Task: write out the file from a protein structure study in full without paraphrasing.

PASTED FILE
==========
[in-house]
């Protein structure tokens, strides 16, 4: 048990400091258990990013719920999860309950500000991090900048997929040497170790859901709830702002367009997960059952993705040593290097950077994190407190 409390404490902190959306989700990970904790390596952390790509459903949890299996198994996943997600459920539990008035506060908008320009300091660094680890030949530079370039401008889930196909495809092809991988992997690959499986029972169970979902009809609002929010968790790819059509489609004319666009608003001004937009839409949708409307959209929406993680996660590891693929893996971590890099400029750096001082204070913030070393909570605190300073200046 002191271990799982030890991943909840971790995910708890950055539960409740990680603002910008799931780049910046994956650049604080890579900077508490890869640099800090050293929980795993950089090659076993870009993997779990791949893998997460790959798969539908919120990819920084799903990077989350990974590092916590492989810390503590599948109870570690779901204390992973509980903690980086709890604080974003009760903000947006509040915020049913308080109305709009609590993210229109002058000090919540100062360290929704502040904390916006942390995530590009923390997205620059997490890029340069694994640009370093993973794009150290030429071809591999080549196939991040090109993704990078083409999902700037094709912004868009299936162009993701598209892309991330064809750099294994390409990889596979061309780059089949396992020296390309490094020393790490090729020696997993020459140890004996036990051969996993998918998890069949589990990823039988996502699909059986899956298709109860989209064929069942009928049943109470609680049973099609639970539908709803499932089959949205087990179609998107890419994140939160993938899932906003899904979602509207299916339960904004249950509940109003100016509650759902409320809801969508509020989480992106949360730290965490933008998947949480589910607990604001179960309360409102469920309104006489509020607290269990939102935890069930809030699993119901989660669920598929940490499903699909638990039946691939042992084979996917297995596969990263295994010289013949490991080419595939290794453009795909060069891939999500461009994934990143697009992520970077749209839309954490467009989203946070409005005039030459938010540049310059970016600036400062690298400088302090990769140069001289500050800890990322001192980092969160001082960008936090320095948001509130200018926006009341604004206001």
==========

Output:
[in-house]
């Protein structure tokens, strides 16, 4: 048990400091258990990013719920999860309950500000991090900048997929040497170790859901709830702002367009997960059952993705040593290097950077994190407190 409390404490902190959306989700990970904790390596952390790509459903949890299996198994996943997600459920539990008035506060908008320009300091660094680890030949530079370039401008889930196909495809092809991988992997690959499986029972169970979902009809609002929010968790790819059509489609004319666009608003001004937009839409949708409307959209929406993680996660590891693929893996971590890099400029750096001082204070913030070393909570605190300073200046 002191271990799982030890991943909840971790995910708890950055539960409740990680603002910008799931780049910046994956650049604080890579900077508490890869640099800090050293929980795993950089090659076993870009993997779990791949893998997460790959798969539908919120990819920084799903990077989350990974590092916590492989810390503590599948109870570690779901204390992973509980903690980086709890604080974003009760903000947006509040915020049913308080109305709009609590993210229109002058000090919540100062360290929704502040904390916006942390995530590009923390997205620059997490890029340069694994640009370093993973794009150290030429071809591999080549196939991040090109993704990078083409999902700037094709912004868009299936162009993701598209892309991330064809750099294994390409990889596979061309780059089949396992020296390309490094020393790490090729020696997993020459140890004996036990051969996993998918998890069949589990990823039988996502699909059986899956298709109860989209064929069942009928049943109470609680049973099609639970539908709803499932089959949205087990179609998107890419994140939160993938899932906003899904979602509207299916339960904004249950509940109003100016509650759902409320809801969508509020989480992106949360730290965490933008998947949480589910607990604001179960309360409102469920309104006489509020607290269990939102935890069930809030699993119901989660669920598929940490499903699909638990039946691939042992084979996917297995596969990263295994010289013949490991080419595939290794453009795909060069891939999500461009994934990143697009992520970077749209839309954490467009989203946070409005005039030459938010540049310059970016600036400062690298400088302090990769140069001289500050800890990322001192980092969160001082960008936090320095948001509130200018926006009341604004206001």